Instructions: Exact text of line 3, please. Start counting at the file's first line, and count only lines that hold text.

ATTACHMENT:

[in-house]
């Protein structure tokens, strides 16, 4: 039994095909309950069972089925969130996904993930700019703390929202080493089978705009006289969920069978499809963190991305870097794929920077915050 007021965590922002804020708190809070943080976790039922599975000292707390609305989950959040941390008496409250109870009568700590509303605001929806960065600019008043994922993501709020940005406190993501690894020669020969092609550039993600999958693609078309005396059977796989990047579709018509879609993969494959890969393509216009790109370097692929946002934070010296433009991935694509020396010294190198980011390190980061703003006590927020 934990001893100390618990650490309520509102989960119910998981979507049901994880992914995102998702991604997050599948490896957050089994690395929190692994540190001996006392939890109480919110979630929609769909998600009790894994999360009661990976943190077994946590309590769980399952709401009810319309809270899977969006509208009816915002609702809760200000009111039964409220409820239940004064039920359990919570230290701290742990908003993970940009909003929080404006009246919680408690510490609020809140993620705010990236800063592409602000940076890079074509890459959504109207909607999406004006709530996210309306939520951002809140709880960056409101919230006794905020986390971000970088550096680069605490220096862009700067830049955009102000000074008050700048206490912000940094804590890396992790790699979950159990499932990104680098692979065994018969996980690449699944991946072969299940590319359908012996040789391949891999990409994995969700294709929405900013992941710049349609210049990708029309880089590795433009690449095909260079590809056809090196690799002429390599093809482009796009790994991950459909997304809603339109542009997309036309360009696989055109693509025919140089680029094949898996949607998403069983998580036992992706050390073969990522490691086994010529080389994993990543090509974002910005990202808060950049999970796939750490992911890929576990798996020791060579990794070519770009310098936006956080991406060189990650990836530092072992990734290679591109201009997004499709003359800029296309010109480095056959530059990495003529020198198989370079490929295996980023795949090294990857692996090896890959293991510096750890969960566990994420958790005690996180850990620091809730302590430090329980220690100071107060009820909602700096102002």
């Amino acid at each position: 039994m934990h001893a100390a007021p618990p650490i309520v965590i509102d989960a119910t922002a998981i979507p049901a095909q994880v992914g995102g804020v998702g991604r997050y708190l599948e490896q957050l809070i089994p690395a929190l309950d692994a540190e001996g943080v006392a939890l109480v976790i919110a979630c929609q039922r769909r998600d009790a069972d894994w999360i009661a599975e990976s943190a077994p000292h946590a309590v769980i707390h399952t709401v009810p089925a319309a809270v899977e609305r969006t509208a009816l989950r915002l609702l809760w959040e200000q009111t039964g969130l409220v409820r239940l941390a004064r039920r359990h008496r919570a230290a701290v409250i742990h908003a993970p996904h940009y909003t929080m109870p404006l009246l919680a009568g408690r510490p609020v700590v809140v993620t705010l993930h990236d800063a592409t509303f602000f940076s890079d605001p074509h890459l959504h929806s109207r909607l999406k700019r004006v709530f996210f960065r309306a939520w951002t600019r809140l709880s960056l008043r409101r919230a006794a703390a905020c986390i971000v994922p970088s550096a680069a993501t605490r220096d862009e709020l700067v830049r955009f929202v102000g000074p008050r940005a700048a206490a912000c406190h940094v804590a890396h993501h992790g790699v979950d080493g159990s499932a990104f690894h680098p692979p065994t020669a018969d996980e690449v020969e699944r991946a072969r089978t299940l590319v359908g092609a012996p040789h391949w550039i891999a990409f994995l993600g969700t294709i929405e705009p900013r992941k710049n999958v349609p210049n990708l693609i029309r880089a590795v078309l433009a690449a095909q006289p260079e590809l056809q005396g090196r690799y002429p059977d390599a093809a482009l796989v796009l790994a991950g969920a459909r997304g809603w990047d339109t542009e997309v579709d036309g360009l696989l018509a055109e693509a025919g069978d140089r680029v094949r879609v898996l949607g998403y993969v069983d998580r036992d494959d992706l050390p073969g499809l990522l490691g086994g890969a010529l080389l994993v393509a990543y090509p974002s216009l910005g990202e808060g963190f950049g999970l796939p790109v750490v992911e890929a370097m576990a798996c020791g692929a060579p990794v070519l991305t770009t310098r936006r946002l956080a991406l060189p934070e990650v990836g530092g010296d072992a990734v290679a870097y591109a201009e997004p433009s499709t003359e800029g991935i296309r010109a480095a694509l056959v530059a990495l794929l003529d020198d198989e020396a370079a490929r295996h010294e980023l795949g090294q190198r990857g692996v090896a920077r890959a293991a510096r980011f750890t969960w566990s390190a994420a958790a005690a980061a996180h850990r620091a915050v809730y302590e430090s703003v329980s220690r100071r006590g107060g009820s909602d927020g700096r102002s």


């Amino acid at each position: 039994m934990h001893a100390a007021p618990p650490i309520v965590i509102d989960a119910t922002a998981i979507p049901a095909q994880v992914g995102g804020v998702g991604r997050y708190l599948e490896q957050l809070i089994p690395a929190l309950d692994a540190e001996g943080v006392a939890l109480v976790i919110a979630c929609q039922r769909r998600d009790a069972d894994w999360i009661a599975e990976s943190a077994p000292h946590a309590v769980i707390h399952t709401v009810p089925a319309a809270v899977e609305r969006t509208a009816l989950r915002l609702l809760w959040e200000q009111t039964g969130l409220v409820r239940l941390a004064r039920r359990h008496r919570a230290a701290v409250i742990h908003a993970p996904h940009y909003t929080m109870p404006l009246l919680a009568g408690r510490p609020v700590v809140v993620t705010l993930h990236d800063a592409t509303f602000f940076s890079d605001p074509h890459l959504h929806s109207r909607l999406k700019r004006v709530f996210f960065r309306a939520w951002t600019r809140l709880s960056l008043r409101r919230a006794a703390a905020c986390i971000v994922p970088s550096a680069a993501t605490r220096d862009e709020l700067v830049r955009f929202v102000g000074p008050r940005a700048a206490a912000c406190h940094v804590a890396h993501h992790g790699v979950d080493g159990s499932a990104f690894h680098p692979p065994t020669a018969d996980e690449v020969e699944r991946a072969r089978t299940l590319v359908g092609a012996p040789h391949w550039i891999a990409f994995l993600g969700t294709i929405e705009p900013r992941k710049n999958v349609p210049n990708l693609i029309r880089a590795v078309l433009a690449a095909q006289p260079e590809l056809q005396g090196r690799y002429p059977d390599a093809a482009l796989v796009l790994a991950g969920a459909r997304g809603w990047d339109t542009e997309v579709d036309g360009l696989l018509a055109e693509a025919g069978d140089r680029v094949r879609v898996l949607g998403y993969v069983d998580r036992d494959d992706l050390p073969g499809l990522l490691g086994g890969a010529l080389l994993v393509a990543y090509p974002s216009l910005g990202e808060g963190f950049g999970l796939p790109v750490v992911e890929a370097m576990a798996c020791g692929a060579p990794v070519l991305t770009t310098r936006r946002l956080a991406l060189p934070e990650v990836g530092g010296d072992a990734v290679a870097y591109a201009e997004p433009s499709t003359e800029g991935i296309r010109a480095a694509l056959v530059a990495l794929l003529d020198d198989e020396a370079a490929r295996h010294e980023l795949g090294q190198r990857g692996v090896a920077r890959a293991a510096r980011f750890t969960w566990s390190a994420a958790a005690a980061a996180h850990r620091a915050v809730y302590e430090s703003v329980s220690r100071r006590g107060g009820s909602d927020g700096r102002s």